Buckle up board game fans, because this week we’re going on a high-octane ride to… hang on, medieval France?
Gather close, my friends, and allow me to let you in on a secret. A secret, a warning, and some advice. I realise that sounds like the sort of combination someone might use before handing you a leaflet for the STD clinic, but hear me out. I want to talk to you about a board game which won’t be with us for much longer, and like the clinic, I want to help you avoid ending up feeling sad, emotional and a little raw. Continue reading
As I write this something truly spectacular is happening in what some scientists call the ‘Solar System’. A tiny, carefully crafted package launched into the freezing blackness of space nine years ago has completed an epic journey to Pluto, whizzing past it at 14km per second and snapping pictures along the way. Smartly designed, small-scale, attempting to achieve something greater than the sum of its parts – surely this can’t be a segue into something about board gameohhh my god here it comes
This looks like the kind of game your mum warned you about. Historic war theme! A board made of hexagons! Tiny plastic army men! Fear not, casual gamer, for this is no rules-heavy, nine-hour nightmare of pushing around cardboard chits and squinting at spreadsheets. This, my friends, is Memoir ’44, and it’s as quick and dynamic as a blitzkrieg.
Way, way back in the prehistoric mists of the year 2000, a man called Bruno Faidutti invented a card game. He called it Citadels, and the people rejoiced, for it let them build pretty little towns while engaging in a battle of bluffs with their friends, using the powers of medieval characters like kings and assassins to help them win the game. About 13 years later, Faidutti realised you could probably ditch the town-building bit and just go all-in on the bluffing, and Mascarade was born.
The notion that the hot, sultry summer months are a natural aphrodisiac can be traced all the way back to the year 1991, when little-known hip hop duo Jazzy Jeff and the Fresh Prince received a Grammy for their dedicated research into the matter. More than two decades later and their seminal work has yet to be disproved by the wider rap community, leading to the inevitable question – what game should you get your clammy hands on for the dog days, which satisfies the need to bake your body outside while carrying with it the inestimable promise of a febrile carnal encounter? Bestill your beating heart, dear reader, for the answer to your urges lies in the velvety pouch of Love Letter.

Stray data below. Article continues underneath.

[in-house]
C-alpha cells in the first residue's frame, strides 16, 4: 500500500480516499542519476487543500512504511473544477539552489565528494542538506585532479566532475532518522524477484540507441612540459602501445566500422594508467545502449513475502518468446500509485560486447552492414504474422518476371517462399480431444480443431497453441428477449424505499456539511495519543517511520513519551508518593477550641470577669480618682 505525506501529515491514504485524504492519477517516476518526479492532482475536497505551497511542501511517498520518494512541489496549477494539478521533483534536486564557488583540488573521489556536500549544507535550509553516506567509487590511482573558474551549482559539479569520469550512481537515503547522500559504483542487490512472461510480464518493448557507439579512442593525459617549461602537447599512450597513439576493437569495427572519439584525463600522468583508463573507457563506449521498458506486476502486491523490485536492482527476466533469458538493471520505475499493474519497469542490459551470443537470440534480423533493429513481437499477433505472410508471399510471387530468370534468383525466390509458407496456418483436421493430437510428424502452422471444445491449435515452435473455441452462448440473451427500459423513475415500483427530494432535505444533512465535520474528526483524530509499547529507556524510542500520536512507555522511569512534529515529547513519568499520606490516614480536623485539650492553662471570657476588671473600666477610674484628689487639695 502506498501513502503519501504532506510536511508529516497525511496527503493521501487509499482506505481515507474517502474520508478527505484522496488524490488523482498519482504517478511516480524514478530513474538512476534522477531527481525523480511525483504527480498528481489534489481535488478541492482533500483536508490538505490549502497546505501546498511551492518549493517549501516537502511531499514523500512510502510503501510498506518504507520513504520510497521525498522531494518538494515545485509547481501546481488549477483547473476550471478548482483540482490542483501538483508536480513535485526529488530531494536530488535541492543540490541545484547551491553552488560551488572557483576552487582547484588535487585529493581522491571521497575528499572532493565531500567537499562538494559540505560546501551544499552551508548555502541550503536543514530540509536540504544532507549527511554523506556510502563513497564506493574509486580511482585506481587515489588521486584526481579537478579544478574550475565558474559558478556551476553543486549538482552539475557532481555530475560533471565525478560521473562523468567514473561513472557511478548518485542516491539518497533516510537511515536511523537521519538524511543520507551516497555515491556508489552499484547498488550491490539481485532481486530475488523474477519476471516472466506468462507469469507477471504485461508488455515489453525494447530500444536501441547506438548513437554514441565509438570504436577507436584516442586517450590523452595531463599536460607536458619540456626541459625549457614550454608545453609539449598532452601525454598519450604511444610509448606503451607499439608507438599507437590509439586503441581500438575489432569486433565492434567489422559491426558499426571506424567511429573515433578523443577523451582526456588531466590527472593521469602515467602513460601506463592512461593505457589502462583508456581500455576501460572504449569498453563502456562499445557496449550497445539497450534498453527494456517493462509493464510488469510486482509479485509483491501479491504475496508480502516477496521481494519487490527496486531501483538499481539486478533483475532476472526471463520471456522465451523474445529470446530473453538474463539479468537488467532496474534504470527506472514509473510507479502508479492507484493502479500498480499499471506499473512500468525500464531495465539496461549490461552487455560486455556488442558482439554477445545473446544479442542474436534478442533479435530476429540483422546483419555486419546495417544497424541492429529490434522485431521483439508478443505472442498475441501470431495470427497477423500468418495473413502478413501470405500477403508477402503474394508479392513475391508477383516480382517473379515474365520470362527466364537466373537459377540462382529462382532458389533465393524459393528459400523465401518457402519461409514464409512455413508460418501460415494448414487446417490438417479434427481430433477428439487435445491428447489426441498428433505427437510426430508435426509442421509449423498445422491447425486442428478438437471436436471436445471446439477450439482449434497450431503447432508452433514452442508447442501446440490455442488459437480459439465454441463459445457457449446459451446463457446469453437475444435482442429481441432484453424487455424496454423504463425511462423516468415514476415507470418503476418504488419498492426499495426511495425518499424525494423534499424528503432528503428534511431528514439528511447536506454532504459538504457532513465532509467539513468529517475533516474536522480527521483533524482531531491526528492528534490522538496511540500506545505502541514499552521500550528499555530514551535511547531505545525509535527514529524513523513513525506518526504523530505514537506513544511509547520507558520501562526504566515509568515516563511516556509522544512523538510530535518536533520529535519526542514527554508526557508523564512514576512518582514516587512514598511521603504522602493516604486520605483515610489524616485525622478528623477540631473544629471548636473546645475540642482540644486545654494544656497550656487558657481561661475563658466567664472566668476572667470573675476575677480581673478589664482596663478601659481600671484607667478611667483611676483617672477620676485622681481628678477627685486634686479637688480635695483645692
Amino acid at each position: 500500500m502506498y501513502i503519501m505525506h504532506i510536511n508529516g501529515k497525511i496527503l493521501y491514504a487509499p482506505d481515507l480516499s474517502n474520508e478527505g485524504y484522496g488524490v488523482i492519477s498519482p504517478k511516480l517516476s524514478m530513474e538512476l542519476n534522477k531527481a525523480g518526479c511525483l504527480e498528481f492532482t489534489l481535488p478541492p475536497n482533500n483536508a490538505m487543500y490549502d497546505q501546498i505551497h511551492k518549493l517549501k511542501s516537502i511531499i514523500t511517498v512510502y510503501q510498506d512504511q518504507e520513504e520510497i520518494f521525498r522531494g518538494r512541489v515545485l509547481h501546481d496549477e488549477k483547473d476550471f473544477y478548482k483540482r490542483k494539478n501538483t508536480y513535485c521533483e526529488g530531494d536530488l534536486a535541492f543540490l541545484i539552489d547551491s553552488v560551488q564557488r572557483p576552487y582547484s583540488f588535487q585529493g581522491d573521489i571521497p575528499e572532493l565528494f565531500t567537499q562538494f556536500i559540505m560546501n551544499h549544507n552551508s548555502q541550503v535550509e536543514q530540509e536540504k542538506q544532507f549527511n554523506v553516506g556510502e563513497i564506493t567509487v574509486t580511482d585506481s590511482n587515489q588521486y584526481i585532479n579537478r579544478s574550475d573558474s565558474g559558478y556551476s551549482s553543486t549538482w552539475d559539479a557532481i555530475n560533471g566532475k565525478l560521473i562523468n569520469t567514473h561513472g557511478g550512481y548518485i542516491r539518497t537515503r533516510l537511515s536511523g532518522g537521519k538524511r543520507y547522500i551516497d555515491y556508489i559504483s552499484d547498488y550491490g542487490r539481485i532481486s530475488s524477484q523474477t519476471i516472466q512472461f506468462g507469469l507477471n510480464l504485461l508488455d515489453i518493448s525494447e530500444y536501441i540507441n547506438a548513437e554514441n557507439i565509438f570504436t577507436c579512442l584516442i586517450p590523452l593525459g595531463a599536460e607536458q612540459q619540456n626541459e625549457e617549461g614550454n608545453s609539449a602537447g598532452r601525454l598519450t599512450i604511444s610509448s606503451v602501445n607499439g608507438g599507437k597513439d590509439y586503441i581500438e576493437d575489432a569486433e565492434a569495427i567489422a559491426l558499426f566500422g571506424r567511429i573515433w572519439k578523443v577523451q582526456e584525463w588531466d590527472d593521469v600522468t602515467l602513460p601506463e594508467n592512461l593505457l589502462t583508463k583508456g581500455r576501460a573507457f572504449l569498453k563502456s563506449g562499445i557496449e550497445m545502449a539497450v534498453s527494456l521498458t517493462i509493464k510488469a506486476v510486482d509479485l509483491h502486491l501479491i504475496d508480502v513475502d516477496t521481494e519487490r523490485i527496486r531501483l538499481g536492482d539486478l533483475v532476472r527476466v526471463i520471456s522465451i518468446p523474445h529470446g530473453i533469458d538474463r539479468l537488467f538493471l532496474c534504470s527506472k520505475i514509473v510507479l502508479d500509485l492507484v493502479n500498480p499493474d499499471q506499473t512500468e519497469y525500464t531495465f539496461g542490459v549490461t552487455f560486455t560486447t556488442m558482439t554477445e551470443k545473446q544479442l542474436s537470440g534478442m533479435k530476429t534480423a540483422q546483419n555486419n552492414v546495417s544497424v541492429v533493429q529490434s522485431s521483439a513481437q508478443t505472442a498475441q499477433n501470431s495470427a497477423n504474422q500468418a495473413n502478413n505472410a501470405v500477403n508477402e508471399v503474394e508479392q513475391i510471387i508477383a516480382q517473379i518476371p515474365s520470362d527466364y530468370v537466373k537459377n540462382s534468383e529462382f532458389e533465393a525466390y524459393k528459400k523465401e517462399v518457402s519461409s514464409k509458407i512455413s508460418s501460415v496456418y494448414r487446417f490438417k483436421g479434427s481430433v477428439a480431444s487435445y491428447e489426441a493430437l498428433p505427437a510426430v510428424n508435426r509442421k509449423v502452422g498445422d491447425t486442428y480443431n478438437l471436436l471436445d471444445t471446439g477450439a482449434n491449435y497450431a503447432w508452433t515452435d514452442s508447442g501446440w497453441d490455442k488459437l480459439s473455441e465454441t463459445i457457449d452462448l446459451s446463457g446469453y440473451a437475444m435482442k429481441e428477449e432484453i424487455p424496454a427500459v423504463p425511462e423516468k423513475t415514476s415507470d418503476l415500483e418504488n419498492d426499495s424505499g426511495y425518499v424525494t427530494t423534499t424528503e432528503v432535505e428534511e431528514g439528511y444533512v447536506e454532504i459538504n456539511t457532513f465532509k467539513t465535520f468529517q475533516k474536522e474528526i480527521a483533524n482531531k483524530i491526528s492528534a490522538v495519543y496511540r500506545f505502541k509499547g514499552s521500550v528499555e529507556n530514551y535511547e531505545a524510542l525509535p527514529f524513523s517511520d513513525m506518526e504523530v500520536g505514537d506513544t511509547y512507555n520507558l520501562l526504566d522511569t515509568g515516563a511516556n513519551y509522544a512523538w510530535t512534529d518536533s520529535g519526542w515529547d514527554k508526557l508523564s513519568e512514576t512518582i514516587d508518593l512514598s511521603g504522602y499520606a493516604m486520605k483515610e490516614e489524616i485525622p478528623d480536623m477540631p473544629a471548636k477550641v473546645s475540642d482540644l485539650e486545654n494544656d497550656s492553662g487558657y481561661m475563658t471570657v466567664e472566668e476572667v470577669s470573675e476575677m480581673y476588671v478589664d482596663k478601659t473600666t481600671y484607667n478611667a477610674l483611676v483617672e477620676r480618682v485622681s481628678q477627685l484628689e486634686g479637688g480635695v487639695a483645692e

Night night my little princeling, don’t let the snarks and grumpkins bite. What? Well it’s a little late for a story lad, but if it’ll help you settle I suppose a few minutes can’t hurt. Pull your covers tight and let me tell you a tale of treachery and deceit, of friendships crushed and a rulebook so long and complicated it rivals the histories of the great houses themselves…
Five people eye each other suspiciously around a table. Three are underground resistance fighters plotting to bring down a corrupt government. Two are spies, known to each other through a secret code passed between them at the start of the meeting. The regime must be brought to its knees, but how can the freedom fighters prevent a spy sabotaging their missions? This is the mind-melting crux of The Resistance, and it has taught my group of friends one valuable truth – I am comfortably the worst spy in the entire world.
Giant monsters, city destruction, low-rent comedy fart noises – it’s only The Boarding Kennel’s first ever video review! Sit yourself down, have a nice cup of tea, and find out whether King of Tokyo is an ace option to launch your friends into board games (it is). Definitely leave kind comments in the, er, comments please.